Cole Op-Ed in WSJ: Thanks to Congress, America Is Prepared for the Coronavirus
The following op-ed written by Congressman Tom Cole (OK-04) was originally published online and in the print edition of the The Wall Street Journal.
The world watches with concern as the virus originating in Wuhan affects more nations. While it’s still too soon to know if this coronavirus strain will become a pandemic, Americans should take some comfort: Thanks to the bipartisan foresight of Congress and lessons learned in the past five years, the U.S. is in better shape today than at any other time in recent memory to confront a major public-health crisis.
In the past decade, our dedicated public-health defenders have been on the front lines, responding to disease outbreaks such as Ebola and Zika. Congress boosted funding for the National Institutes of Health, the Centers for Disease Control and Prevention, and the Strategic National Stockpile of medications and other medical supplies. It’s notable that Congress passed these increases each year despite the lower funding levels recommended by presidents of both parties.
Many of the methods now being used to prevent the coronavirus from spreading exist because Congress anticipated that the federal government would need to respond quickly to infectious diseases. When Republicans led the House in 2018, we established the Infectious Disease Rapid Response Reserve Fund. The CDC can use this funding at a moment’s notice to support doctors and other health workers deployed to fight outbreaks. I was proud to advocate the creation of this fund during my tenure as chairman of the House Appropriations subcommittee responsible for funding the Department of Health and Human Services.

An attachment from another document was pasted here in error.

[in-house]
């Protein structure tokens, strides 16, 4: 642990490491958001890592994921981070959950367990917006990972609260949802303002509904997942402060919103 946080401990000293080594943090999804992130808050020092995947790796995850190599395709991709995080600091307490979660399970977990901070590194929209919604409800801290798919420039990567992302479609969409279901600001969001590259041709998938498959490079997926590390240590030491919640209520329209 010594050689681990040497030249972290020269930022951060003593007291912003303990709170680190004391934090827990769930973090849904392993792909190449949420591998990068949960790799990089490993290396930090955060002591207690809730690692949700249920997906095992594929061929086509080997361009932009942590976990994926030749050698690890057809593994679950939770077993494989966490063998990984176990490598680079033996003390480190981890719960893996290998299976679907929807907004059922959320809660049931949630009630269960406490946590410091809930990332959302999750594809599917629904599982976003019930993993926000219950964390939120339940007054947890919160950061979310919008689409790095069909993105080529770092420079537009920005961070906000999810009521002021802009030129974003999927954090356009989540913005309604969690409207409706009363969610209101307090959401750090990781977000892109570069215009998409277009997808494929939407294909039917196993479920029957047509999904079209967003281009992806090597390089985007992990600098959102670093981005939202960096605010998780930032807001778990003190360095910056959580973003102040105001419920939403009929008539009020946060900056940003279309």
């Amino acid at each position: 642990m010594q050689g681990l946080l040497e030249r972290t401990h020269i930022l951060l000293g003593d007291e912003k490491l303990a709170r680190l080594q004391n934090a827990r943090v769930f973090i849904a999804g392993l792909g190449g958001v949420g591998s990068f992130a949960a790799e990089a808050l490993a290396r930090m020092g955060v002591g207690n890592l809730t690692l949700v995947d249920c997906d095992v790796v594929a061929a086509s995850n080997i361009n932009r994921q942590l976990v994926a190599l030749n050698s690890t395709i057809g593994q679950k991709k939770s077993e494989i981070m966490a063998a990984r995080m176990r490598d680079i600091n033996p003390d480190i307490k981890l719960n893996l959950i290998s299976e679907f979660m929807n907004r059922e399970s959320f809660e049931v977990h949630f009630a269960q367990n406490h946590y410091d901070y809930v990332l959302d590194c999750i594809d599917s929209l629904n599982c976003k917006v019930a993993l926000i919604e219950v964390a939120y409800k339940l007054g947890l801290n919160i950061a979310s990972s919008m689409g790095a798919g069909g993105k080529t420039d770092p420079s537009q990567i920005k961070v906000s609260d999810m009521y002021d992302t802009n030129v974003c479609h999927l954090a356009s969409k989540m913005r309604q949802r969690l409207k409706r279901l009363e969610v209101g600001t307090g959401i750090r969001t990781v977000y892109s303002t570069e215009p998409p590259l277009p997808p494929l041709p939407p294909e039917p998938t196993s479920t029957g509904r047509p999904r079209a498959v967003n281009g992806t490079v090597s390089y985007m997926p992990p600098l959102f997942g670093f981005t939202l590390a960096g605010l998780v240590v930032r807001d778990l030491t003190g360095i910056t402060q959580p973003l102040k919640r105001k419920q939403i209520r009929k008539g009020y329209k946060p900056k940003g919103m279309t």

Two years after I proposed the fund, Congress approved and funded it with $50 million. Unspent money accumulates over time, ready for emergencies. The CDC expects to use $30 million for its continuing Ebola response in the eastern Democratic Republic of Congo, which began last year.
Since its creation, the fund’s support has only increased, despite today’s divided Congress. The House and Senate approved an additional $85 million for the current fiscal year, which President Trump signed into law in December. As a result, more than $100 million is immediately available to support the CDC’s global response efforts and prevent further contagion of the coronavirus in the U.S.
Disease outbreaks can threaten American lives anywhere in the world, and we’re all safer when the CDC can respond to them immediately. As our world becomes more interconnected, the spread of new infectious diseases occurs more frequently. A standing reserve fund is proving to be a wise investment.
Commentators delight in portraying legislators as incapable of working together across party lines, but bipartisanship and institutional foresight have made the nation more prepared to deal with an outbreak like the coronavirus than we were even five years ago. While it’s unclear whether the available funding will be sufficient to respond to the entirety of the coronavirus challenge, at least our public-health defenders won’t be slowed down in these critical first days. If they need more funding, I’m confident that Congress will move quickly to provide the resources.
Mr. Cole, a Republican, represents Oklahoma’s Fourth Congressional District and is ranking member of the House Appropriations Subcommittee on Labor, Health and Human Services, Education and Related Agencies.